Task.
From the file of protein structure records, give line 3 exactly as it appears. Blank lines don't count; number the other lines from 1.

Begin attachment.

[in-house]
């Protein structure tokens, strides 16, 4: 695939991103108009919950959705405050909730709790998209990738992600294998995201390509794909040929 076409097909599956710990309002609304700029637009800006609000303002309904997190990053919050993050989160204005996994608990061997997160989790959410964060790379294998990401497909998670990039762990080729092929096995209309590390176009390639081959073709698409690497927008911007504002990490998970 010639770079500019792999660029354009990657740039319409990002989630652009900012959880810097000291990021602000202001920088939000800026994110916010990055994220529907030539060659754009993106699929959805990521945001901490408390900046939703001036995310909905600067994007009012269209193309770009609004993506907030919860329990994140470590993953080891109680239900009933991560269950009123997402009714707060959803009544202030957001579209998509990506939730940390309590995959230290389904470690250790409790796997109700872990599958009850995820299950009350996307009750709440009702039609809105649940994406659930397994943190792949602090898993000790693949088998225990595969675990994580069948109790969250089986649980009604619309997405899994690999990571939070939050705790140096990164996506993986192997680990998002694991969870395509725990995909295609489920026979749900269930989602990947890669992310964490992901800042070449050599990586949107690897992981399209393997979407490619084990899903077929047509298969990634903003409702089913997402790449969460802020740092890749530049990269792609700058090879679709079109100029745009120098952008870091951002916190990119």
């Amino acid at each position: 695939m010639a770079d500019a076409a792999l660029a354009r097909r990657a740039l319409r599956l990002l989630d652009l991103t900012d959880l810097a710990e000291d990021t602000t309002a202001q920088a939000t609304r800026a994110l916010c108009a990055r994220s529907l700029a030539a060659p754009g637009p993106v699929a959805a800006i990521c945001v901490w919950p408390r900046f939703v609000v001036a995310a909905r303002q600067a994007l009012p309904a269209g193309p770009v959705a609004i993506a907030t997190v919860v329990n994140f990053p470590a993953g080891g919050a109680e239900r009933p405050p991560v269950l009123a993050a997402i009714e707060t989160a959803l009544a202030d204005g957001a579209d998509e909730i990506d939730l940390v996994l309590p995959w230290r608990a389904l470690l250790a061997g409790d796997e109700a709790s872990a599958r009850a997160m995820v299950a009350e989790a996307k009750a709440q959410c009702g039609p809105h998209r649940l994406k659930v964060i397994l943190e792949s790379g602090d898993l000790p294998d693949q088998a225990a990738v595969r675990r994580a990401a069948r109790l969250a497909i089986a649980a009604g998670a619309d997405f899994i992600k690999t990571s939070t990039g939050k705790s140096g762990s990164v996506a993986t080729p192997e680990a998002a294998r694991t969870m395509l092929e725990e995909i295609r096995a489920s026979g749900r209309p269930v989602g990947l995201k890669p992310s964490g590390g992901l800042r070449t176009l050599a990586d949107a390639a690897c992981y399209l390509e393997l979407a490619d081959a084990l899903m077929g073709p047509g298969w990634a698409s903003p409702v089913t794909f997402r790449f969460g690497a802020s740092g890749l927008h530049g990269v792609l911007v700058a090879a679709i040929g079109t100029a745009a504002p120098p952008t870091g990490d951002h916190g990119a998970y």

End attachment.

């Amino acid at each position: 695939m010639a770079d500019a076409a792999l660029a354009r097909r990657a740039l319409r599956l990002l989630d652009l991103t900012d959880l810097a710990e000291d990021t602000t309002a202001q920088a939000t609304r800026a994110l916010c108009a990055r994220s529907l700029a030539a060659p754009g637009p993106v699929a959805a800006i990521c945001v901490w919950p408390r900046f939703v609000v001036a995310a909905r303002q600067a994007l009012p309904a269209g193309p770009v959705a609004i993506a907030t997190v919860v329990n994140f990053p470590a993953g080891g919050a109680e239900r009933p405050p991560v269950l009123a993050a997402i009714e707060t989160a959803l009544a202030d204005g957001a579209d998509e909730i990506d939730l940390v996994l309590p995959w230290r608990a389904l470690l250790a061997g409790d796997e109700a709790s872990a599958r009850a997160m995820v299950a009350e989790a996307k009750a709440q959410c009702g039609p809105h998209r649940l994406k659930v964060i397994l943190e792949s790379g602090d898993l000790p294998d693949q088998a225990a990738v595969r675990r994580a990401a069948r109790l969250a497909i089986a649980a009604g998670a619309d997405f899994i992600k690999t990571s939070t990039g939050k705790s140096g762990s990164v996506a993986t080729p192997e680990a998002a294998r694991t969870m395509l092929e725990e995909i295609r096995a489920s026979g749900r209309p269930v989602g990947l995201k890669p992310s964490g590390g992901l800042r070449t176009l050599a990586d949107a390639a690897c992981y399209l390509e393997l979407a490619d081959a084990l899903m077929g073709p047509g298969w990634a698409s903003p409702v089913t794909f997402r790449f969460g690497a802020s740092g890749l927008h530049g990269v792609l911007v700058a090879a679709i040929g079109t100029a745009a504002p120098p952008t870091g990490d951002h916190g990119a998970y």